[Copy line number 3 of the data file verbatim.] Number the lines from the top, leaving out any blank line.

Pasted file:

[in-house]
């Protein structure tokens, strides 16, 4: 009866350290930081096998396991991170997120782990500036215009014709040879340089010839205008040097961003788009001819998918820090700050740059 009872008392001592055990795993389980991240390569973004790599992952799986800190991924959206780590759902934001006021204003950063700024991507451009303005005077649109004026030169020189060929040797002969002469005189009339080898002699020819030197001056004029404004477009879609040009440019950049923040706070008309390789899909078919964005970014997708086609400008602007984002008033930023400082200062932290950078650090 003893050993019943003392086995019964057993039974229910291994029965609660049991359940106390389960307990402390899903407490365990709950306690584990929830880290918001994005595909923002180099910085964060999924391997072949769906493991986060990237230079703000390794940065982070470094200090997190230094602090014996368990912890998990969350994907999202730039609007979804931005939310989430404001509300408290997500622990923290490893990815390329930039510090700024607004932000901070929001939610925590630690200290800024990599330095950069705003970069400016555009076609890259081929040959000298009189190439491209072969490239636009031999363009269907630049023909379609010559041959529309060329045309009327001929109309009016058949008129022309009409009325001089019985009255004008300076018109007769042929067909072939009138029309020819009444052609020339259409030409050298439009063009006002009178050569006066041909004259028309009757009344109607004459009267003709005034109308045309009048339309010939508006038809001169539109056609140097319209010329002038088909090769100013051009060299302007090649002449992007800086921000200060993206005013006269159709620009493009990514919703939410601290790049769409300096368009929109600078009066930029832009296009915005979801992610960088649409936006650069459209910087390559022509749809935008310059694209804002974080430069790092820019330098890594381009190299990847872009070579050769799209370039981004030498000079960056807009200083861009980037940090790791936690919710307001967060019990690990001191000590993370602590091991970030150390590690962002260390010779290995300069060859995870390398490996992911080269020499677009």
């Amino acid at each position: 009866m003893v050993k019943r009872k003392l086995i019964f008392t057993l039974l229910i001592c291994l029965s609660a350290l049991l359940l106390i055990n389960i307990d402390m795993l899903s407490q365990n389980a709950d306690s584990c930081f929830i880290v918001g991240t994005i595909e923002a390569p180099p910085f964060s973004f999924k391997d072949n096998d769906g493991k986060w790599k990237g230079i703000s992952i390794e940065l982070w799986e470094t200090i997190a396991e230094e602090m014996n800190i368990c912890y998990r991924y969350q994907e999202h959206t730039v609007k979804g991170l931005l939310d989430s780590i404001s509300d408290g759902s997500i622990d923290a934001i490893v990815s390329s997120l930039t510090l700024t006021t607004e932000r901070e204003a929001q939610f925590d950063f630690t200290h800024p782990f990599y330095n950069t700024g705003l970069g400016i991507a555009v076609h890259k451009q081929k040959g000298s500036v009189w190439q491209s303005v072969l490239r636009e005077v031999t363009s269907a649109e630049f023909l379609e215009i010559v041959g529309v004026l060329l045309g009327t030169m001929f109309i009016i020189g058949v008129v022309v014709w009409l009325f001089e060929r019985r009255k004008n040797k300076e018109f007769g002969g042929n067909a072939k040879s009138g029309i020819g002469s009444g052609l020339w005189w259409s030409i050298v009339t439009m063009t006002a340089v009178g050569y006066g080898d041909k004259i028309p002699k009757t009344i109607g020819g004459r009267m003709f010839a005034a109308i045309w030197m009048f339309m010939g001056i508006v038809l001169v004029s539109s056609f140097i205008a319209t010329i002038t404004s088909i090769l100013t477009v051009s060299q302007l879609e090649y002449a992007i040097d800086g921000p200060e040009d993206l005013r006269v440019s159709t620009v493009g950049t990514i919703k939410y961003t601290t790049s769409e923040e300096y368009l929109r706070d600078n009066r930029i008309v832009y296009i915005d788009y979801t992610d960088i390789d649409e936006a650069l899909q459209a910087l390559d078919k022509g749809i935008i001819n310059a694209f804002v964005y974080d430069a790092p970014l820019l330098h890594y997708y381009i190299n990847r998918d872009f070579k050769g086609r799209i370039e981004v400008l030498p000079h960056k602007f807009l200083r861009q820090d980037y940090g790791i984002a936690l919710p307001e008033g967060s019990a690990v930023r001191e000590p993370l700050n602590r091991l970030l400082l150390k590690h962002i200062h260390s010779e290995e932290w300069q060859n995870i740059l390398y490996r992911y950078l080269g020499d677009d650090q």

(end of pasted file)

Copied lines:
């Amino acid at each position: 009866m003893v050993k019943r009872k003392l086995i019964f008392t057993l039974l229910i001592c291994l029965s609660a350290l049991l359940l106390i055990n389960i307990d402390m795993l899903s407490q365990n389980a709950d306690s584990c930081f929830i880290v918001g991240t994005i595909e923002a390569p180099p910085f964060s973004f999924k391997d072949n096998d769906g493991k986060w790599k990237g230079i703000s992952i390794e940065l982070w799986e470094t200090i997190a396991e230094e602090m014996n800190i368990c912890y998990r991924y969350q994907e999202h959206t730039v609007k979804g991170l931005l939310d989430s780590i404001s509300d408290g759902s997500i622990d923290a934001i490893v990815s390329s997120l930039t510090l700024t006021t607004e932000r901070e204003a929001q939610f925590d950063f630690t200290h800024p782990f990599y330095n950069t700024g705003l970069g400016i991507a555009v076609h890259k451009q081929k040959g000298s500036v009189w190439q491209s303005v072969l490239r636009e005077v031999t363009s269907a649109e630049f023909l379609e215009i010559v041959g529309v004026l060329l045309g009327t030169m001929f109309i009016i020189g058949v008129v022309v014709w009409l009325f001089e060929r019985r009255k004008n040797k300076e018109f007769g002969g042929n067909a072939k040879s009138g029309i020819g002469s009444g052609l020339w005189w259409s030409i050298v009339t439009m063009t006002a340089v009178g050569y006066g080898d041909k004259i028309p002699k009757t009344i109607g020819g004459r009267m003709f010839a005034a109308i045309w030197m009048f339309m010939g001056i508006v038809l001169v004029s539109s056609f140097i205008a319209t010329i002038t404004s088909i090769l100013t477009v051009s060299q302007l879609e090649y002449a992007i040097d800086g921000p200060e040009d993206l005013r006269v440019s159709t620009v493009g950049t990514i919703k939410y961003t601290t790049s769409e923040e300096y368009l929109r706070d600078n009066r930029i008309v832009y296009i915005d788009y979801t992610d960088i390789d649409e936006a650069l899909q459209a910087l390559d078919k022509g749809i935008i001819n310059a694209f804002v964005y974080d430069a790092p970014l820019l330098h890594y997708y381009i190299n990847r998918d872009f070579k050769g086609r799209i370039e981004v400008l030498p000079h960056k602007f807009l200083r861009q820090d980037y940090g790791i984002a936690l919710p307001e008033g967060s019990a690990v930023r001191e000590p993370l700050n602590r091991l970030l400082l150390k590690h962002i200062h260390s010779e290995e932290w300069q060859n995870i740059l390398y490996r992911y950078l080269g020499d677009d650090q």